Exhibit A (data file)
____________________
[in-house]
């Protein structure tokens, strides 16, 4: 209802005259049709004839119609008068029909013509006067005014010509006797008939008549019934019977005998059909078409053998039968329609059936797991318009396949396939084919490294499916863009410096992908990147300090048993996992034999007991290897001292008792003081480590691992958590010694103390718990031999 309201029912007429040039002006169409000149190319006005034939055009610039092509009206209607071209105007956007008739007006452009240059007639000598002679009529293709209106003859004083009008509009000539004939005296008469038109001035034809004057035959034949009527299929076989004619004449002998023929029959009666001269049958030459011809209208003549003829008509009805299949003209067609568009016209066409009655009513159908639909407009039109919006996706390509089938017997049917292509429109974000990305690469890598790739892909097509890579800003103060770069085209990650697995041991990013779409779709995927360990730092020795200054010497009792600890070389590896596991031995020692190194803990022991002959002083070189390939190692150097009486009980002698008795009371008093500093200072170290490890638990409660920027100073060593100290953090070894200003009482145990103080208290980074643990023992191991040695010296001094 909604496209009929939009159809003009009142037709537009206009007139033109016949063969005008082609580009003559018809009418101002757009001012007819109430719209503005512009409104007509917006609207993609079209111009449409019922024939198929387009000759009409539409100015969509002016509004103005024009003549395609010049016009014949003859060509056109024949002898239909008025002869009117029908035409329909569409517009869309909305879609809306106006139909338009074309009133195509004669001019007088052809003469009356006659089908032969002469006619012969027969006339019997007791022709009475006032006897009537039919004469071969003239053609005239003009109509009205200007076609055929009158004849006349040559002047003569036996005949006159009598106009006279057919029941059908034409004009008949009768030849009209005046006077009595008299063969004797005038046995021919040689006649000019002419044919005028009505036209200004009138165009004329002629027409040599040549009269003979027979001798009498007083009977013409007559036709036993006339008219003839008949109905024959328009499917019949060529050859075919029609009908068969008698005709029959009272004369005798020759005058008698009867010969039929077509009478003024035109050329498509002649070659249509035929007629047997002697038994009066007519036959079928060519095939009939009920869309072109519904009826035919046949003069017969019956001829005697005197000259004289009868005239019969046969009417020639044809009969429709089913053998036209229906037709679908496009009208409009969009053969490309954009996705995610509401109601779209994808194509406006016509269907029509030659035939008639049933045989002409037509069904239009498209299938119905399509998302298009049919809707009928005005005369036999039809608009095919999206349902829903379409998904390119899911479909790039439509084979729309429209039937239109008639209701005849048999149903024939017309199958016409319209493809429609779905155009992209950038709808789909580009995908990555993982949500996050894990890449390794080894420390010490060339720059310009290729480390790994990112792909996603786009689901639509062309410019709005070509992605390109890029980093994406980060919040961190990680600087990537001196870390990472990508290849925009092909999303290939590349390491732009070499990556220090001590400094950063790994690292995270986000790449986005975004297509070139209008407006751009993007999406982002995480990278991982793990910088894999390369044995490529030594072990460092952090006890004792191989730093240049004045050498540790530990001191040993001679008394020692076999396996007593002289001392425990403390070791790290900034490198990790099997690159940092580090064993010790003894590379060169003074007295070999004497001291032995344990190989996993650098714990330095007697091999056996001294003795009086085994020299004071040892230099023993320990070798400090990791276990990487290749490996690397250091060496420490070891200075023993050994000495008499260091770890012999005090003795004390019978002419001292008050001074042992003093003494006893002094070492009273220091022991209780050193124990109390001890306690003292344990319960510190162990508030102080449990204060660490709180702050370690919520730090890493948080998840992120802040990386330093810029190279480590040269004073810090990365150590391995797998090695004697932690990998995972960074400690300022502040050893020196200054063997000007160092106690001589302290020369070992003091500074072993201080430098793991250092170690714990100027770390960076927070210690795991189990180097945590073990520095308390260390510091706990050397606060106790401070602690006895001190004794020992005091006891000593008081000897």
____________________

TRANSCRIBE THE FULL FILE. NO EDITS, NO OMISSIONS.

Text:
[in-house]
């Protein structure tokens, strides 16, 4: 209802005259049709004839119609008068029909013509006067005014010509006797008939008549019934019977005998059909078409053998039968329609059936797991318009396949396939084919490294499916863009410096992908990147300090048993996992034999007991290897001292008792003081480590691992958590010694103390718990031999 309201029912007429040039002006169409000149190319006005034939055009610039092509009206209607071209105007956007008739007006452009240059007639000598002679009529293709209106003859004083009008509009000539004939005296008469038109001035034809004057035959034949009527299929076989004619004449002998023929029959009666001269049958030459011809209208003549003829008509009805299949003209067609568009016209066409009655009513159908639909407009039109919006996706390509089938017997049917292509429109974000990305690469890598790739892909097509890579800003103060770069085209990650697995041991990013779409779709995927360990730092020795200054010497009792600890070389590896596991031995020692190194803990022991002959002083070189390939190692150097009486009980002698008795009371008093500093200072170290490890638990409660920027100073060593100290953090070894200003009482145990103080208290980074643990023992191991040695010296001094 909604496209009929939009159809003009009142037709537009206009007139033109016949063969005008082609580009003559018809009418101002757009001012007819109430719209503005512009409104007509917006609207993609079209111009449409019922024939198929387009000759009409539409100015969509002016509004103005024009003549395609010049016009014949003859060509056109024949002898239909008025002869009117029908035409329909569409517009869309909305879609809306106006139909338009074309009133195509004669001019007088052809003469009356006659089908032969002469006619012969027969006339019997007791022709009475006032006897009537039919004469071969003239053609005239003009109509009205200007076609055929009158004849006349040559002047003569036996005949006159009598106009006279057919029941059908034409004009008949009768030849009209005046006077009595008299063969004797005038046995021919040689006649000019002419044919005028009505036209200004009138165009004329002629027409040599040549009269003979027979001798009498007083009977013409007559036709036993006339008219003839008949109905024959328009499917019949060529050859075919029609009908068969008698005709029959009272004369005798020759005058008698009867010969039929077509009478003024035109050329498509002649070659249509035929007629047997002697038994009066007519036959079928060519095939009939009920869309072109519904009826035919046949003069017969019956001829005697005197000259004289009868005239019969046969009417020639044809009969429709089913053998036209229906037709679908496009009208409009969009053969490309954009996705995610509401109601779209994808194509406006016509269907029509030659035939008639049933045989002409037509069904239009498209299938119905399509998302298009049919809707009928005005005369036999039809608009095919999206349902829903379409998904390119899911479909790039439509084979729309429209039937239109008639209701005849048999149903024939017309199958016409319209493809429609779905155009992209950038709808789909580009995908990555993982949500996050894990890449390794080894420390010490060339720059310009290729480390790994990112792909996603786009689901639509062309410019709005070509992605390109890029980093994406980060919040961190990680600087990537001196870390990472990508290849925009092909999303290939590349390491732009070499990556220090001590400094950063790994690292995270986000790449986005975004297509070139209008407006751009993007999406982002995480990278991982793990910088894999390369044995490529030594072990460092952090006890004792191989730093240049004045050498540790530990001191040993001679008394020692076999396996007593002289001392425990403390070791790290900034490198990790099997690159940092580090064993010790003894590379060169003074007295070999004497001291032995344990190989996993650098714990330095007697091999056996001294003795009086085994020299004071040892230099023993320990070798400090990791276990990487290749490996690397250091060496420490070891200075023993050994000495008499260091770890012999005090003795004390019978002419001292008050001074042992003093003494006893002094070492009273220091022991209780050193124990109390001890306690003292344990319960510190162990508030102080449990204060660490709180702050370690919520730090890493948080998840992120802040990386330093810029190279480590040269004073810090990365150590391995797998090695004697932690990998995972960074400690300022502040050893020196200054063997000007160092106690001589302290020369070992003091500074072993201080430098793991250092170690714990100027770390960076927070210690795991189990180097945590073990520095308390260390510091706990050397606060106790401070602690006895001190004794020992005091006891000593008081000897």